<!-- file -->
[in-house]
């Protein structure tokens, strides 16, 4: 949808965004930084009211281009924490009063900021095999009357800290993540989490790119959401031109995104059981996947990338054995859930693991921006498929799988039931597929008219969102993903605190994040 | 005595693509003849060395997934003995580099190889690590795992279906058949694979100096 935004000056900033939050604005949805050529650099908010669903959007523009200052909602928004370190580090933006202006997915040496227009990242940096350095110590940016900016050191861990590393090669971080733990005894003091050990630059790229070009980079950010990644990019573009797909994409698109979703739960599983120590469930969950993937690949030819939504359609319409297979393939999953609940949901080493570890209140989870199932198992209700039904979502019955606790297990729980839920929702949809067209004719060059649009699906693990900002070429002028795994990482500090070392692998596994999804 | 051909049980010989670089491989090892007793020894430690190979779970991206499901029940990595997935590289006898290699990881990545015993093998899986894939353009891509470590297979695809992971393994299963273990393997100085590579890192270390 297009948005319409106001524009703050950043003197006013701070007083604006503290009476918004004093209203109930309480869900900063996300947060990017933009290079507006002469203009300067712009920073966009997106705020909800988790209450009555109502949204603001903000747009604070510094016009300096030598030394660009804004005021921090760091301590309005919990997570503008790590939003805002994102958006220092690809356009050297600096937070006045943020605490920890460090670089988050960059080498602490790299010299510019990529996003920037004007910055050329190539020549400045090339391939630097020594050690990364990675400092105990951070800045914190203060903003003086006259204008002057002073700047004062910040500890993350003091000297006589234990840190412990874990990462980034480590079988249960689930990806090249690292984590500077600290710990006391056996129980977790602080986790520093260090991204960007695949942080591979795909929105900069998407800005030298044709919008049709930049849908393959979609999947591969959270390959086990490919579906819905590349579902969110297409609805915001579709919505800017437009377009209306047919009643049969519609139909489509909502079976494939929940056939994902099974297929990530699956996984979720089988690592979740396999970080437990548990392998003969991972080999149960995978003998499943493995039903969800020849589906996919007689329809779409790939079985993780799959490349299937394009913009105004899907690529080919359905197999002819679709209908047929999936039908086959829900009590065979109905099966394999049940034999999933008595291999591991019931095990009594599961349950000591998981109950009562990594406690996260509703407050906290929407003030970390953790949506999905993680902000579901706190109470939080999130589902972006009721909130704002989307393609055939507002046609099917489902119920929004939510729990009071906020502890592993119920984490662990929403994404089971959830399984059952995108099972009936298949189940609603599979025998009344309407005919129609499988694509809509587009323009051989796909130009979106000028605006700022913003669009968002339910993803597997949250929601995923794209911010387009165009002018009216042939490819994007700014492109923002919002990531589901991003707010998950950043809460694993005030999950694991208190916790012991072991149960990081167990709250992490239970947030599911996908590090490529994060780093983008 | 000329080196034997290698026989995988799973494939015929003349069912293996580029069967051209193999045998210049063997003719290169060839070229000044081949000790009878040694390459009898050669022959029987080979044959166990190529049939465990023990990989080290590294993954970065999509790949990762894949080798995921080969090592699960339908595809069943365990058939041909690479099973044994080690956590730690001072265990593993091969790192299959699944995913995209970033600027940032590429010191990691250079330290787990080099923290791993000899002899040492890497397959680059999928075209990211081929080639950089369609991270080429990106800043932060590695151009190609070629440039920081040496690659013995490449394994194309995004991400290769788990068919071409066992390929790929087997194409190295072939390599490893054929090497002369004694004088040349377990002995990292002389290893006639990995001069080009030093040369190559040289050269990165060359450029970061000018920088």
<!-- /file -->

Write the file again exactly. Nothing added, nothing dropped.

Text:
[in-house]
């Protein structure tokens, strides 16, 4: 949808965004930084009211281009924490009063900021095999009357800290993540989490790119959401031109995104059981996947990338054995859930693991921006498929799988039931597929008219969102993903605190994040 | 005595693509003849060395997934003995580099190889690590795992279906058949694979100096 935004000056900033939050604005949805050529650099908010669903959007523009200052909602928004370190580090933006202006997915040496227009990242940096350095110590940016900016050191861990590393090669971080733990005894003091050990630059790229070009980079950010990644990019573009797909994409698109979703739960599983120590469930969950993937690949030819939504359609319409297979393939999953609940949901080493570890209140989870199932198992209700039904979502019955606790297990729980839920929702949809067209004719060059649009699906693990900002070429002028795994990482500090070392692998596994999804 | 051909049980010989670089491989090892007793020894430690190979779970991206499901029940990595997935590289006898290699990881990545015993093998899986894939353009891509470590297979695809992971393994299963273990393997100085590579890192270390 297009948005319409106001524009703050950043003197006013701070007083604006503290009476918004004093209203109930309480869900900063996300947060990017933009290079507006002469203009300067712009920073966009997106705020909800988790209450009555109502949204603001903000747009604070510094016009300096030598030394660009804004005021921090760091301590309005919990997570503008790590939003805002994102958006220092690809356009050297600096937070006045943020605490920890460090670089988050960059080498602490790299010299510019990529996003920037004007910055050329190539020549400045090339391939630097020594050690990364990675400092105990951070800045914190203060903003003086006259204008002057002073700047004062910040500890993350003091000297006589234990840190412990874990990462980034480590079988249960689930990806090249690292984590500077600290710990006391056996129980977790602080986790520093260090991204960007695949942080591979795909929105900069998407800005030298044709919008049709930049849908393959979609999947591969959270390959086990490919579906819905590349579902969110297409609805915001579709919505800017437009377009209306047919009643049969519609139909489509909502079976494939929940056939994902099974297929990530699956996984979720089988690592979740396999970080437990548990392998003969991972080999149960995978003998499943493995039903969800020849589906996919007689329809779409790939079985993780799959490349299937394009913009105004899907690529080919359905197999002819679709209908047929999936039908086959829900009590065979109905099966394999049940034999999933008595291999591991019931095990009594599961349950000591998981109950009562990594406690996260509703407050906290929407003030970390953790949506999905993680902000579901706190109470939080999130589902972006009721909130704002989307393609055939507002046609099917489902119920929004939510729990009071906020502890592993119920984490662990929403994404089971959830399984059952995108099972009936298949189940609603599979025998009344309407005919129609499988694509809509587009323009051989796909130009979106000028605006700022913003669009968002339910993803597997949250929601995923794209911010387009165009002018009216042939490819994007700014492109923002919002990531589901991003707010998950950043809460694993005030999950694991208190916790012991072991149960990081167990709250992490239970947030599911996908590090490529994060780093983008 | 000329080196034997290698026989995988799973494939015929003349069912293996580029069967051209193999045998210049063997003719290169060839070229000044081949000790009878040694390459009898050669022959029987080979044959166990190529049939465990023990990989080290590294993954970065999509790949990762894949080798995921080969090592699960339908595809069943365990058939041909690479099973044994080690956590730690001072265990593993091969790192299959699944995913995209970033600027940032590429010191990691250079330290787990080099923290791993000899002899040492890497397959680059999928075209990211081929080639950089369609991270080429990106800043932060590695151009190609070629440039920081040496690659013995490449394994194309995004991400290769788990068919071409066992390929790929087997194409190295072939390599490893054929090497002369004694004088040349377990002995990292002389290893006639990995001069080009030093040369190559040289050269990165060359450029970061000018920088």